Scottish FA agree to compromise over SPFL resolutions

Alloa Athletic chairman Mike Mulraney

The Scottish FA have partly agreed to resolutions proposed by the Scottish Professional Football League over the structure of the game.

The amount of Professional Game Board members on the SFA board can increase from one to two.

And prospective presidents/vice-presidents will only need to have served one year within a recognised football body, rather than four.

Resolutions over new members and budget and policy setting will be withdrawn.

In a joint statement, the boards of the SFA and SPFL said a new resolution will be submitted which "will deal with the appointment of new full members such that they will need to be licensed clubs".

The PGB will have an involvement in the budget and policy setting processes but the SFA will retain "overall responsibility for the financial budget relating to performance and football development".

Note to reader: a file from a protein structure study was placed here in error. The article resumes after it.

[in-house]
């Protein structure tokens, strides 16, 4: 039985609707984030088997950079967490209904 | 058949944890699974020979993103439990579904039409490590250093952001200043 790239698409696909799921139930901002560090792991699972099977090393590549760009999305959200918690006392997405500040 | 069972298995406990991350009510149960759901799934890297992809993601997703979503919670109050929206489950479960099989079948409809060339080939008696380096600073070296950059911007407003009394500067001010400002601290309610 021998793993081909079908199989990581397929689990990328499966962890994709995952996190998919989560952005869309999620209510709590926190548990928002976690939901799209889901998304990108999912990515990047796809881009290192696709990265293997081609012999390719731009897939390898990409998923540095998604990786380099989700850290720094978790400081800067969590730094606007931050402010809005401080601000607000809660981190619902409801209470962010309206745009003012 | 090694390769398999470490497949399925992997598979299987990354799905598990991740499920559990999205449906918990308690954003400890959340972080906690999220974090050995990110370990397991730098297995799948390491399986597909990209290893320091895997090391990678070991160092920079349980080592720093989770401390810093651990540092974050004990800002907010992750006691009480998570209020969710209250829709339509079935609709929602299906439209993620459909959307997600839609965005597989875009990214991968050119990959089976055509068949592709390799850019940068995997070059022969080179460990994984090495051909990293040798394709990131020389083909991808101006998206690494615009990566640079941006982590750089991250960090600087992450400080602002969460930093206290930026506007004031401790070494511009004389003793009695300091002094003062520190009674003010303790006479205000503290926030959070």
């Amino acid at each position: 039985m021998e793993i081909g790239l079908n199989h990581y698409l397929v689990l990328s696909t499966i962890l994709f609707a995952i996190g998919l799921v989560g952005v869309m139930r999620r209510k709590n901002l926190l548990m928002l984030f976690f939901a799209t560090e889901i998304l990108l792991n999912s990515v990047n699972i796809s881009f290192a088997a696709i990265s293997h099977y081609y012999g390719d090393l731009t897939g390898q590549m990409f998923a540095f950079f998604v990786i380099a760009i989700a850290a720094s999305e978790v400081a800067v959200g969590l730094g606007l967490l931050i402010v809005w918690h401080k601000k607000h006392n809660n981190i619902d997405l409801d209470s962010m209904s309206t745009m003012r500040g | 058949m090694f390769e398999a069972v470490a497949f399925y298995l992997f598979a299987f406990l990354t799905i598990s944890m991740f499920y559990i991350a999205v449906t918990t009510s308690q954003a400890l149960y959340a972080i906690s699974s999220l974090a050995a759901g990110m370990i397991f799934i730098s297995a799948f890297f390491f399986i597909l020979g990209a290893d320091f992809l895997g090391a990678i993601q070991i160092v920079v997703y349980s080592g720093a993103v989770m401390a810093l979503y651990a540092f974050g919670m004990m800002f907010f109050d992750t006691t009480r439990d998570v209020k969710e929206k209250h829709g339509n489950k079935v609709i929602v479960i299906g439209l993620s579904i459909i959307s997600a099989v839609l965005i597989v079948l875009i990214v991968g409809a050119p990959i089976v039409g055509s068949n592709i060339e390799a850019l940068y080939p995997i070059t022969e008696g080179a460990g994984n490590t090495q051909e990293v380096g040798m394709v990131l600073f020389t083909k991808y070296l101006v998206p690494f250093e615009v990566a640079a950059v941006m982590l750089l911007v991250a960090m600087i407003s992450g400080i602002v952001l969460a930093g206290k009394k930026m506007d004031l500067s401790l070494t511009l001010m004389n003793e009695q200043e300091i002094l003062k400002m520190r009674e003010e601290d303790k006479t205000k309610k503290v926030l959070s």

SFA chief executive Stewart Regan welcomed the outcome of Tuesday's joint board meeting, saying: "It is important that we continue to work together with the SPFL, as with all other football bodies, to ensure that we take the national game forward both at senior professional level and in grassroots."

And SPFL counterpart Neil Doncaster added: "The SPFL aims to work in partnership with the Scottish FA to ensure the senior professional game in Scotland is as vibrant as possible.

"The agreements reached at board level today demonstrate that relationship and will give the professional game the increased influence it has been seeking."

Alloa Athletic chairman Mike Mulraney had proposed the resolutions but played down suggestions that the SPFL's intention was to seize power.

And, on Monday, Mulraney said he expected some sort of compromise to be found.

"We don't think it is particularly revolutionary - it is just appropriate change," Mulraney had commented.

"We just want to be able to select the best people to be on the board and we want a little bit more representation on that board.

"Let's not close all the doors because people are frightened or are protecting their fiefdoms."